I have some indigo print Japanese handkerchiefs in my stash, and used three of them to make the bias tape for the seam finishing. I had two with the smaller floral, and used the larger floral for the hems and armholes.

Also for this project, I used my new (old) Janome 657. Instead of double stitching the body seams, as instructed, I used the triple stitch and gave my new friend quite a work out. I ended up returning to my not new but less old Kenmore to attach the pockets and stitch the hems, since the Janome presser foot has only one pressure setting.

There's something about this jacket that really says "spring" to me, and I'm looking forward to wearing it more as things warm up around here.

Til next time...

Friday, 31 January 2014

Chloe Redux

I may have mentioned before that Victory Patterns' Chloe dress is one of my favourites. This is my third one, and I think it's my favourite.

Photos are a bit dark, sorry, it's still winter.

I was very inspired by this skirt from Anthro. But since I find skirts very difficult to wear, I opted to make a dress version. New ideas for the Chloe pattern had been swirling around in my head, and this seemed like the perfect combination. And, I had a large piece of olive linen in my stash, just begging to be cut into.

Alright, now for the nitty gritty. I didn't get around to posting about my first sleeveless Chloe, so I'll share with you now. This pattern fit me really well out of the envelope (or fresh off the printer, I should say - side note - I'm very happy that Victory Patterns are available in paper form now!) I shortened the bodice by 3/4" as usual, as well as sticking with my lengthening of the skirt by 4". Other bloggers have noticed that the sleeveless version leaves a quite low armhole, and I would agree. Some have taken the excess out at the shoulder, but the darts were in a good spot for me and I didn't want them getting too high. I was happy with where the sleeve sat at the underarm in my first attempt, so I raised the armhole using the sleeve as a guide. I added width to the back shoulder at the armhole as well, to make sure bra straps would be covered at all times.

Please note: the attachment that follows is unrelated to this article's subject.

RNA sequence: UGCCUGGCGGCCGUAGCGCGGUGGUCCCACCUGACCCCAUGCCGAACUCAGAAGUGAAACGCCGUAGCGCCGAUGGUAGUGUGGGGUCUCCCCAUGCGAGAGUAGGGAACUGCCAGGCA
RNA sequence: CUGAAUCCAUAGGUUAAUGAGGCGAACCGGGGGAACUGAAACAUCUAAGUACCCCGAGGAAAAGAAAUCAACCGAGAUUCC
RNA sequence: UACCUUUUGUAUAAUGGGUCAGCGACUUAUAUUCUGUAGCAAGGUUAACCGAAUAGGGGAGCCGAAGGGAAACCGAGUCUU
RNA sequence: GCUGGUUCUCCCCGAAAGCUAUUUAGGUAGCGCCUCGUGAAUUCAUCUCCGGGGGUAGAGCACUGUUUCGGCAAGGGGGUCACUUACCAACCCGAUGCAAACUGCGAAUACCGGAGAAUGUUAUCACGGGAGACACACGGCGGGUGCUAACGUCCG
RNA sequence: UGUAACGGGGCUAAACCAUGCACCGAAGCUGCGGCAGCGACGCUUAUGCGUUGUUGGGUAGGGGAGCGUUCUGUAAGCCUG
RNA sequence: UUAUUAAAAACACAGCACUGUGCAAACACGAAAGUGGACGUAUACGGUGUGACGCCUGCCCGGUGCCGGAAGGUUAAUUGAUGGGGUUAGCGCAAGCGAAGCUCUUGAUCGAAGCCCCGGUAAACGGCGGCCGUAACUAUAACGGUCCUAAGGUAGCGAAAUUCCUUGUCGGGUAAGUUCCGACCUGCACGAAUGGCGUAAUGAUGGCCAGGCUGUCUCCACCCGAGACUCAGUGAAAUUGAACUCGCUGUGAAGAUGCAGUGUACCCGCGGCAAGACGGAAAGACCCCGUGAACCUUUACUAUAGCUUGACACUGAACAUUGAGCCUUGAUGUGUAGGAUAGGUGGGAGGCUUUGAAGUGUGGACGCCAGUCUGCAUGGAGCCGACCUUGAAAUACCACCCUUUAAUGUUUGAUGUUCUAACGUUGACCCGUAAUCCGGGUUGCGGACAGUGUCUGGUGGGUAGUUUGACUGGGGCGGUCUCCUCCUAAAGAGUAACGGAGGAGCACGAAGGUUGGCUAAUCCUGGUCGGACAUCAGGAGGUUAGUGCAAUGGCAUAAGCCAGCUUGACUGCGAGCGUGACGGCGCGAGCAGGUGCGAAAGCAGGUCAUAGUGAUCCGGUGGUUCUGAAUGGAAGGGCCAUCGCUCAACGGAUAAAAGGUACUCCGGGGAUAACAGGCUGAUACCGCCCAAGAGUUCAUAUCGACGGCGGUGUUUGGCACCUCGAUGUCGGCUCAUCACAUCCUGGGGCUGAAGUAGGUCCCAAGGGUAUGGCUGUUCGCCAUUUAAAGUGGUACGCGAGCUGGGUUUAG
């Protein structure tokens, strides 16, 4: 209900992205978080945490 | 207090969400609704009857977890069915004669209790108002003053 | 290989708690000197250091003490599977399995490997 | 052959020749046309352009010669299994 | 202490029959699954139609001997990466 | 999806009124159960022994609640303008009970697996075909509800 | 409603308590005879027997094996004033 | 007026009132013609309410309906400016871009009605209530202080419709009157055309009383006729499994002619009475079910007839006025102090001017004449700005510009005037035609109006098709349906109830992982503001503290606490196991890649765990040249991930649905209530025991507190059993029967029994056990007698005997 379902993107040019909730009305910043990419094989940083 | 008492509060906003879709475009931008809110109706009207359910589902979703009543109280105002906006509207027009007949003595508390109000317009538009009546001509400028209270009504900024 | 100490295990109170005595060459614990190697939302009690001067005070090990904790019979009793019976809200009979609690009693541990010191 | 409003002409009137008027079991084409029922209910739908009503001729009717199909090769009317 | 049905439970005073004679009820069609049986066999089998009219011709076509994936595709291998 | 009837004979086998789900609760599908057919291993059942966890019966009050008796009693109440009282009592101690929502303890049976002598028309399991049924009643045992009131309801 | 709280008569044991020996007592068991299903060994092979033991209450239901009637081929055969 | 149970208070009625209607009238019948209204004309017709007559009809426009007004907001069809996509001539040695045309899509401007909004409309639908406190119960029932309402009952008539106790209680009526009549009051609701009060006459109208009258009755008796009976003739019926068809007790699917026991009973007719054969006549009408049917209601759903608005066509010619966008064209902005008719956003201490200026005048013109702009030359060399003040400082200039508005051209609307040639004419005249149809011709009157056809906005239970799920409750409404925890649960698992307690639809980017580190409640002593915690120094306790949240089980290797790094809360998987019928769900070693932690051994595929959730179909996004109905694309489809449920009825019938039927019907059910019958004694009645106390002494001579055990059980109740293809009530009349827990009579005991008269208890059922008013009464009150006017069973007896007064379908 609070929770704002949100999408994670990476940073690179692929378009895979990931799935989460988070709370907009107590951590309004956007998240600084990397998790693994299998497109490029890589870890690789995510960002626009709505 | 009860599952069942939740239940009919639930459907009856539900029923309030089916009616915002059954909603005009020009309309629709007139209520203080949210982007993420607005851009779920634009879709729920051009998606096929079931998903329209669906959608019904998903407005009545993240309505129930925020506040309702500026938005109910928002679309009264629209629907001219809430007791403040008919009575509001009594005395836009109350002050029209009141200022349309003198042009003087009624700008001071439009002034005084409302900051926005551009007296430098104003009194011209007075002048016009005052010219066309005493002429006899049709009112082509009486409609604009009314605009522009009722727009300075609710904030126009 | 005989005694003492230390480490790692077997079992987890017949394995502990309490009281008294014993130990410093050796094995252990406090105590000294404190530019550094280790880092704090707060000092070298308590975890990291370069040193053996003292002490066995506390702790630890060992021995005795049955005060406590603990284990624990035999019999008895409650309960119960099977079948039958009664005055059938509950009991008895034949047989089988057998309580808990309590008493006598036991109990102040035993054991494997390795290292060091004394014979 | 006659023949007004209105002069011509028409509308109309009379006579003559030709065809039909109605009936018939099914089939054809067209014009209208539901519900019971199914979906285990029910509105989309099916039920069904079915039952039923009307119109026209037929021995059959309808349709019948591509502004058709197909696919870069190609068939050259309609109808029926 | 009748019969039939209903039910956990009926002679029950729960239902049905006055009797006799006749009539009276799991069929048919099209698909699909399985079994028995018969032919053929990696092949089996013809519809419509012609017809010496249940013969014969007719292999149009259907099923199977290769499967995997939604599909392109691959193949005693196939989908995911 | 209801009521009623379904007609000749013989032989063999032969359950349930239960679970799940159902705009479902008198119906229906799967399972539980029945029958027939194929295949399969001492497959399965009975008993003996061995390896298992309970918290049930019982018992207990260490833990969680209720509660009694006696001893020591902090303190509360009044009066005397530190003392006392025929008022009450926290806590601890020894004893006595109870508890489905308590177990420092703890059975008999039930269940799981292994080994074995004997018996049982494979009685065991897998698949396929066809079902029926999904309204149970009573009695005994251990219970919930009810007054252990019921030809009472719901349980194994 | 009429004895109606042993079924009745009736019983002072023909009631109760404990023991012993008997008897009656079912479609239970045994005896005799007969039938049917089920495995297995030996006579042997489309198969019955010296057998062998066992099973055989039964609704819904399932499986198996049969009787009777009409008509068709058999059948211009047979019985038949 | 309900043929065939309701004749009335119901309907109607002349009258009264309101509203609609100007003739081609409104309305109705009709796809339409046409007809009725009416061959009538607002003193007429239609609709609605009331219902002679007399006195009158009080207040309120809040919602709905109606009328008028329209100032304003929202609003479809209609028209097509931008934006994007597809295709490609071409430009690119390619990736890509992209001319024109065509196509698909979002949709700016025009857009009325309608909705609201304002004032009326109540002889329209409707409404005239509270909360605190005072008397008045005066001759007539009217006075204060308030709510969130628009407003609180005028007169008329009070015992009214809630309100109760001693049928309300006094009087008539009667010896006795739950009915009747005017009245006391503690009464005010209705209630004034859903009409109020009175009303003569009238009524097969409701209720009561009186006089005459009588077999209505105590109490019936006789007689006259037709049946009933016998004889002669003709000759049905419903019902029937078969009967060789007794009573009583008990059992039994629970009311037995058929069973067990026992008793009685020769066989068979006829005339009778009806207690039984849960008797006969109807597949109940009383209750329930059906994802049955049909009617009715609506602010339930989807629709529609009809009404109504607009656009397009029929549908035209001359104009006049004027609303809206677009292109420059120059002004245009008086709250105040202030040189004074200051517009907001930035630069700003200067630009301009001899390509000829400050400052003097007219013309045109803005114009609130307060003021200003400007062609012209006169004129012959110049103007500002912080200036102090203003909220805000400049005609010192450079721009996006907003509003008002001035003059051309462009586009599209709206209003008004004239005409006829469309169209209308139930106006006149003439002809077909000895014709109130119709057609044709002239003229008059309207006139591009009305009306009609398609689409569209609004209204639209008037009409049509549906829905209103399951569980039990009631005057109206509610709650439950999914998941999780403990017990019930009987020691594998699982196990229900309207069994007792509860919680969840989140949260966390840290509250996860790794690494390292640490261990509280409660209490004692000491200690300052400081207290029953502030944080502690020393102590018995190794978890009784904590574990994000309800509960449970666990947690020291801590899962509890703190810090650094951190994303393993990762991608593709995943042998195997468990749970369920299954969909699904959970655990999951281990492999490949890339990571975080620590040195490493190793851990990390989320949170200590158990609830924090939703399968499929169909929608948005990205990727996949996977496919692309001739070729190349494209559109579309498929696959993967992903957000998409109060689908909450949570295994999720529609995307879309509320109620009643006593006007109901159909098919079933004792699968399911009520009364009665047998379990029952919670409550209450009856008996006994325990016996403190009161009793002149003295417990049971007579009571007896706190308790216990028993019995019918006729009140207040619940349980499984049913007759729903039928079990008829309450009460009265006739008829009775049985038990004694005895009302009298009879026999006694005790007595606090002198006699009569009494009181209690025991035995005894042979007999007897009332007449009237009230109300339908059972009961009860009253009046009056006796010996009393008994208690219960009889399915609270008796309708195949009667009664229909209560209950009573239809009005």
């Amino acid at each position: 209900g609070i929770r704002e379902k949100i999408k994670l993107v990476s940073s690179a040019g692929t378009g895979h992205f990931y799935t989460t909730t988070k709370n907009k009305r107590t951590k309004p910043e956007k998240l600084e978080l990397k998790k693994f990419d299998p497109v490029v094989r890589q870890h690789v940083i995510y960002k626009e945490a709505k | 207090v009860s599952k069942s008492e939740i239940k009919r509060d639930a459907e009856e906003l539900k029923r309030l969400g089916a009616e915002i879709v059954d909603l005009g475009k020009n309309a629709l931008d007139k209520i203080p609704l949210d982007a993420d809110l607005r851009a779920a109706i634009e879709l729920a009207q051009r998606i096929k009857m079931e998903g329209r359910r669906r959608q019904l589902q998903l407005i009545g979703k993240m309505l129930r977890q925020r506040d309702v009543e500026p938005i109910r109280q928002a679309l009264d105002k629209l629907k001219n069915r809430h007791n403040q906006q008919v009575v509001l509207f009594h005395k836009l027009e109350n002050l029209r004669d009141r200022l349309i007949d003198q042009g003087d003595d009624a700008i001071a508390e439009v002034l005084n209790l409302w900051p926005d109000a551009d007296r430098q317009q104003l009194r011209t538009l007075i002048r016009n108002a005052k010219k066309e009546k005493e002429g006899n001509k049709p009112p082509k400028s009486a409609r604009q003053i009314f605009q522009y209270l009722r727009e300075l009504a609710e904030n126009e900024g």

It's really tricky to see in this photo, but because I liked the way the princess seams sat on my back, I just made a small angled seam towards the armhole to accommodate the additional width at the upper back.

And yes, I even remembered to take some construction photos, if you are interested in seeing how I handled the lace panel.

Lovely lace close up.